As of the end of February, 57 percent of deposits were in foreign currencies, which is ten percentage points less compared to a year ago. Dollarization is declining, and the current level is below the 2008 pre-crisis level (excluding exchange rate effects). In general NBG is satisfied with the magnitude of decrease, but 60-percent dollarization still represents a very high figure. Therefore we will continue supporting the further de-dollarization process. In close collaboration with the commercial banks we will support development of a FX hedging market and continue our efforts towards increasing financial literacy that should foster FX loans with the loans in GEL. As for the deposit side, we will help development of retail Certificates of Deposits market in GEL. CDs are tradable, i.e. they are more liquid for the depositors and at the same time a stable source of funding for the banks, this again should increase preference towards deposits in GEL compared to other currencies.
Q. What is the perspective of micro-financing organizations, which are rapidly developing?
A. Well-managed MFIs maintain excellent repayment performance as the borrower’s main incentive to repay a microloan is the expectation of access to future loans.
Currently the non-banking sector is only a small portion of the total financial sector besides they mostly rely on concentrated wholesale funding. As a result, at its early stage of development NBG so far has maintained “light touch supervision”.
“Microfinance” business in Georgia which as of the end of 2011 counts 443,917,326 GEL assets and 43% increase of assets in comparison with 2010 is considered an effective means of the provision of financial/banking services to low income and rural clients who have previously not had access to such services. The clients are not just micro entrepreneurs seeking to finance their businesses, but a whole range of clients who also use financial services to manage emergencies, acquire household assets, improve their homes, smooth consumption, and fund social obligations.
In the future, NBG plans to update regulations on non-banking financial institutions as some of them are significantly increasing the scales of their activities. One of the priorities of NBG should be to ensure that a clear message is sent to relevant potential individual lenders and investors that the investment risk is solely borne by the lender when microfinance institutions are not subject to prudential regulation.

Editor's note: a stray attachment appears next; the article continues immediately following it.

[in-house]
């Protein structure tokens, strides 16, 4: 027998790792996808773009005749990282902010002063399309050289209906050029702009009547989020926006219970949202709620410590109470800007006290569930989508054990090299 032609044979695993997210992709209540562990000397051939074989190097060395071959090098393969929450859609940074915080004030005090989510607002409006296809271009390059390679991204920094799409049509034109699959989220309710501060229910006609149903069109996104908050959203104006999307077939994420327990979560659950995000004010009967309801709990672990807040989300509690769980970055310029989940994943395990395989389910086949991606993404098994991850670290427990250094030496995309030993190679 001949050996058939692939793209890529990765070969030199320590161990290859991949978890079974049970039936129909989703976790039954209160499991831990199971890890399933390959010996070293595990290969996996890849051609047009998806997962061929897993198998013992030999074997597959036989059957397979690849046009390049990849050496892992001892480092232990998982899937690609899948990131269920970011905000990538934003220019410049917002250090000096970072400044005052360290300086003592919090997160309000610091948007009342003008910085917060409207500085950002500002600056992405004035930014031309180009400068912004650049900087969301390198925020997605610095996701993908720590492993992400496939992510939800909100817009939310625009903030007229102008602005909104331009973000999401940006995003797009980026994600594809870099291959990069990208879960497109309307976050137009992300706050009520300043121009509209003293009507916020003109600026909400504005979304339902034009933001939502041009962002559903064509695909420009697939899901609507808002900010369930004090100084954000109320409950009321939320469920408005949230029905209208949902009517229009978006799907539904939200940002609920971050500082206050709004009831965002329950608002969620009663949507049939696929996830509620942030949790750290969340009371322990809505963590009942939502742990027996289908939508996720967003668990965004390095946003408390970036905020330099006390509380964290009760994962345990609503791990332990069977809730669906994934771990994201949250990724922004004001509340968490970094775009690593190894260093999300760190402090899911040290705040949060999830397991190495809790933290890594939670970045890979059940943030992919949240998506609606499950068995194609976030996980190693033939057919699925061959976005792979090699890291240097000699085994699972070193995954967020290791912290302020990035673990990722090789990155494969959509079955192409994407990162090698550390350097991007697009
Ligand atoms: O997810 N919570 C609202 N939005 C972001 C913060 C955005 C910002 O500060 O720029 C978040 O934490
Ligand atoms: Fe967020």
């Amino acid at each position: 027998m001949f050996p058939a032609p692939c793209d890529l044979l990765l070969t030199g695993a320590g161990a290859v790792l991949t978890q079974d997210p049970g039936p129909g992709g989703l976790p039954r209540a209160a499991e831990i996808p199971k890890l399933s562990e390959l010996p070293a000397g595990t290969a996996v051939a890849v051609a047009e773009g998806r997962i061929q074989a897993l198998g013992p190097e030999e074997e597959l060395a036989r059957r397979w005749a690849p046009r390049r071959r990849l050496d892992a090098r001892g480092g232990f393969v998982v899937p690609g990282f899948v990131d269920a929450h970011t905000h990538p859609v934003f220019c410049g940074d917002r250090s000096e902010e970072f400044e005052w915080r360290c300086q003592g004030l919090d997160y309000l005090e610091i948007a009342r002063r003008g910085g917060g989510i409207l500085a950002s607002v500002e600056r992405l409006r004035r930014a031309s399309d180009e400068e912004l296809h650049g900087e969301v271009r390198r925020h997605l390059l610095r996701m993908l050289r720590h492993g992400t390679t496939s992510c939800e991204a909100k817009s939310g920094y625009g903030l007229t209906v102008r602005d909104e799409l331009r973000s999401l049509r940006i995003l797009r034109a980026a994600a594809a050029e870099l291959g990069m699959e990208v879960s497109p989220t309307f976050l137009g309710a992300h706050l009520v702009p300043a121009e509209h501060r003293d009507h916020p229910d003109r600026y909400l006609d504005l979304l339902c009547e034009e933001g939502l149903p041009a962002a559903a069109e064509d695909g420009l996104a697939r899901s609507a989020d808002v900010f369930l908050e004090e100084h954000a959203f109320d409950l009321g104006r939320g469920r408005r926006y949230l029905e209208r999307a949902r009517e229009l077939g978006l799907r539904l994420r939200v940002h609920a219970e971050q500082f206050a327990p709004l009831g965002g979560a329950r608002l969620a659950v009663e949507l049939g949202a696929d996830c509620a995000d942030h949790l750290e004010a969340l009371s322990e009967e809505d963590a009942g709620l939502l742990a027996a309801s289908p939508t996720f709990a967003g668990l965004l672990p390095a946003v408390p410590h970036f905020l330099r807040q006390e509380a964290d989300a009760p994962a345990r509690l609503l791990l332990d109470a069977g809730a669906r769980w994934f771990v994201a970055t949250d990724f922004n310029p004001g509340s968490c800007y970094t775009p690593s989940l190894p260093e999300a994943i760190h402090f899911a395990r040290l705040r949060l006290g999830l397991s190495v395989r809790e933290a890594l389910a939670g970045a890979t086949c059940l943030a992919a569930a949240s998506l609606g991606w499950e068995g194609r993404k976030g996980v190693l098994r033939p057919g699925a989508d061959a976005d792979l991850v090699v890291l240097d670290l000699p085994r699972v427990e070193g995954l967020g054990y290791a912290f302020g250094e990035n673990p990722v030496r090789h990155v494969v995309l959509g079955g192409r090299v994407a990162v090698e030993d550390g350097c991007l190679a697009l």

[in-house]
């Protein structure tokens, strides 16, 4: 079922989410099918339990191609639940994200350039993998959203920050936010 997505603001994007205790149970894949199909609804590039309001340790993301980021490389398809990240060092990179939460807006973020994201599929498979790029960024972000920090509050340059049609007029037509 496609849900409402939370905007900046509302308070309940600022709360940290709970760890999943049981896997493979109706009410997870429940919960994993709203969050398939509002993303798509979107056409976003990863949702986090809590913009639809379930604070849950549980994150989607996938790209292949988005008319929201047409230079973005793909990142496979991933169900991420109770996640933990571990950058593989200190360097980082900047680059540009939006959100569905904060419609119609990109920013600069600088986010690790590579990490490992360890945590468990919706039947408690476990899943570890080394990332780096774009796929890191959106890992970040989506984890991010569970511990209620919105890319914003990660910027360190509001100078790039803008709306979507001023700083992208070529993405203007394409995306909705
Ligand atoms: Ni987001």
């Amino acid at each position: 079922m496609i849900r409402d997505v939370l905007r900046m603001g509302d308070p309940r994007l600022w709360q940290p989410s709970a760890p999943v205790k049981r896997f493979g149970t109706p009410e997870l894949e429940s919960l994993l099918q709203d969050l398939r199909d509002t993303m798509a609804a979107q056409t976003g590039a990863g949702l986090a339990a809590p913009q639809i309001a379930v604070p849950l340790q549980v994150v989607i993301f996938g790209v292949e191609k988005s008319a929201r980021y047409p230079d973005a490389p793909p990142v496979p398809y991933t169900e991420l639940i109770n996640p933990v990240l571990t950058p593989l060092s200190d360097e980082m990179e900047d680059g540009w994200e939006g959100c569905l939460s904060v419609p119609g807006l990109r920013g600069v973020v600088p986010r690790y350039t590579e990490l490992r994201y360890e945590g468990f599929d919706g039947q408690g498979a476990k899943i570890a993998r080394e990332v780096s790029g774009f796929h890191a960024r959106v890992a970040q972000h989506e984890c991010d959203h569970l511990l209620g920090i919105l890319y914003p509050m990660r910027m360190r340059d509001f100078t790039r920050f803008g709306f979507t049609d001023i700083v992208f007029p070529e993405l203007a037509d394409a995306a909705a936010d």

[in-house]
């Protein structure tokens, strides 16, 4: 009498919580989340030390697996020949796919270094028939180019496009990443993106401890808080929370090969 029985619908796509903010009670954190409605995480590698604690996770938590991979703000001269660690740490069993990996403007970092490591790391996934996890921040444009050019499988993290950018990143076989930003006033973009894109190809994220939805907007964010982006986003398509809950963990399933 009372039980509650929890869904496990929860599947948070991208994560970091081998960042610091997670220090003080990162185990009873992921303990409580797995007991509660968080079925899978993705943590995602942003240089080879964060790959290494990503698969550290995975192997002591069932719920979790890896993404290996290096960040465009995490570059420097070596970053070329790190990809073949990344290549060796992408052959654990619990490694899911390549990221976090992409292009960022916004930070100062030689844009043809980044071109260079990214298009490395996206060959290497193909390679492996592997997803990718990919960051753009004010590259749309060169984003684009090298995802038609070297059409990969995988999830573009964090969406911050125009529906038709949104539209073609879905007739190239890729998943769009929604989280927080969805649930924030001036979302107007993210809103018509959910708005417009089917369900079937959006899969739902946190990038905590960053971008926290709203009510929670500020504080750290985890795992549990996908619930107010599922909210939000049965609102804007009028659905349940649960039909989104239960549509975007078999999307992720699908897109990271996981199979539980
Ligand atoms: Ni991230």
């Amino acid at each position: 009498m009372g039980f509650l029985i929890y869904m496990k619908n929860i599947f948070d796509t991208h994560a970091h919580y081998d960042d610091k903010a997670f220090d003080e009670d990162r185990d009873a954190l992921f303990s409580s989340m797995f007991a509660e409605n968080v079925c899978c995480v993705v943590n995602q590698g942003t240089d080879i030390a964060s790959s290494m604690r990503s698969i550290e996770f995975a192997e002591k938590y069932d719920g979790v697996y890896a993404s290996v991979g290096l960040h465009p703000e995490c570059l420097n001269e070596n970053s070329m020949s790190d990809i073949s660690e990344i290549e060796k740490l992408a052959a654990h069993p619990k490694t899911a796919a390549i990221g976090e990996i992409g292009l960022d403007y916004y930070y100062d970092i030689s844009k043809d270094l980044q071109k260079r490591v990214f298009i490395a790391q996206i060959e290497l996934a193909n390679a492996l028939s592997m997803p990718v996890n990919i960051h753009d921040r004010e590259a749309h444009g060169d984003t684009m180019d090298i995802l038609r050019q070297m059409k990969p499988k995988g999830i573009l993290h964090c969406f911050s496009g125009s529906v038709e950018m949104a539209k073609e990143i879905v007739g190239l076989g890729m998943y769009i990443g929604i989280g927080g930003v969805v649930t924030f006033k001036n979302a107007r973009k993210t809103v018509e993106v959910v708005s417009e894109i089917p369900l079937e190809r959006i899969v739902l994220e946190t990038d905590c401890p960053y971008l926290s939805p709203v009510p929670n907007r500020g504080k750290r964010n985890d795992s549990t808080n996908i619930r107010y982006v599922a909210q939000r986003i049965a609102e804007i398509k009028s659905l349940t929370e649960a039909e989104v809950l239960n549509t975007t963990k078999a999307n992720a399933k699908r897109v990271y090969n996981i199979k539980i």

The increase in online transactions is here to stay and will last for some time to come, which is in line with the overall global trend of increasing transactions associated particularly with the fast-paced growth of e-commerce.
Q. In your opinion, how attractive is the Georgian banking sector for potential investors and what makes it attractive? Are there any new banks planning to enter Georgia?
A. The Georgian banking sector has been demonstrating outstanding and solid growth for the last couple of years and with the prospect of favourable macroeconomic conditions we are reiterating our bullish view on the industry. A sound commercial banking system generates high return for both debt and equity investors, while low level of financial penetration and small leverage of institutions indicates clear further opportunities.
Strategic investors, including European and regional banking institutions, as well as IFIs are well-represented shareholders in the banking system of Georgia. The country’s two largest banks have foreign shareholders, Bank of Georgia, which is listed on the London Stock Exchange, and TBC Bank, which is owned by IFIs (EBRD, IFC and DEG). Other foreign equity-holders in the Georgian banking sector are international and regional strategic investors, such as Procredit Group, Societe Generale, Liberty Investments Holding, HSBC, Bank VTB, Dhabi Group, PrivatBank, BTA Bank, International Bank of Azerbaijan, Halyk Bank of Kazakhstan and Ziraat Bank and others. Overall, increasing international ownership has been a supporting factor in shaping a competitive and resilient local banking market.
Several banks have expressed interest in entering the Georgian market and we are in intensive pre-licensing discussions with a few of them.
One of NBG’s key priorities is to ensure maximum transparency of financial institutions’ communication and interaction with customers. A newly-formed consumer protection division monitors protection of consumer rights, collects statistics in this area and provides recommendations. NBG believes that information disclosure and financial literacy are key factors for the optimal allocation of risk and capital.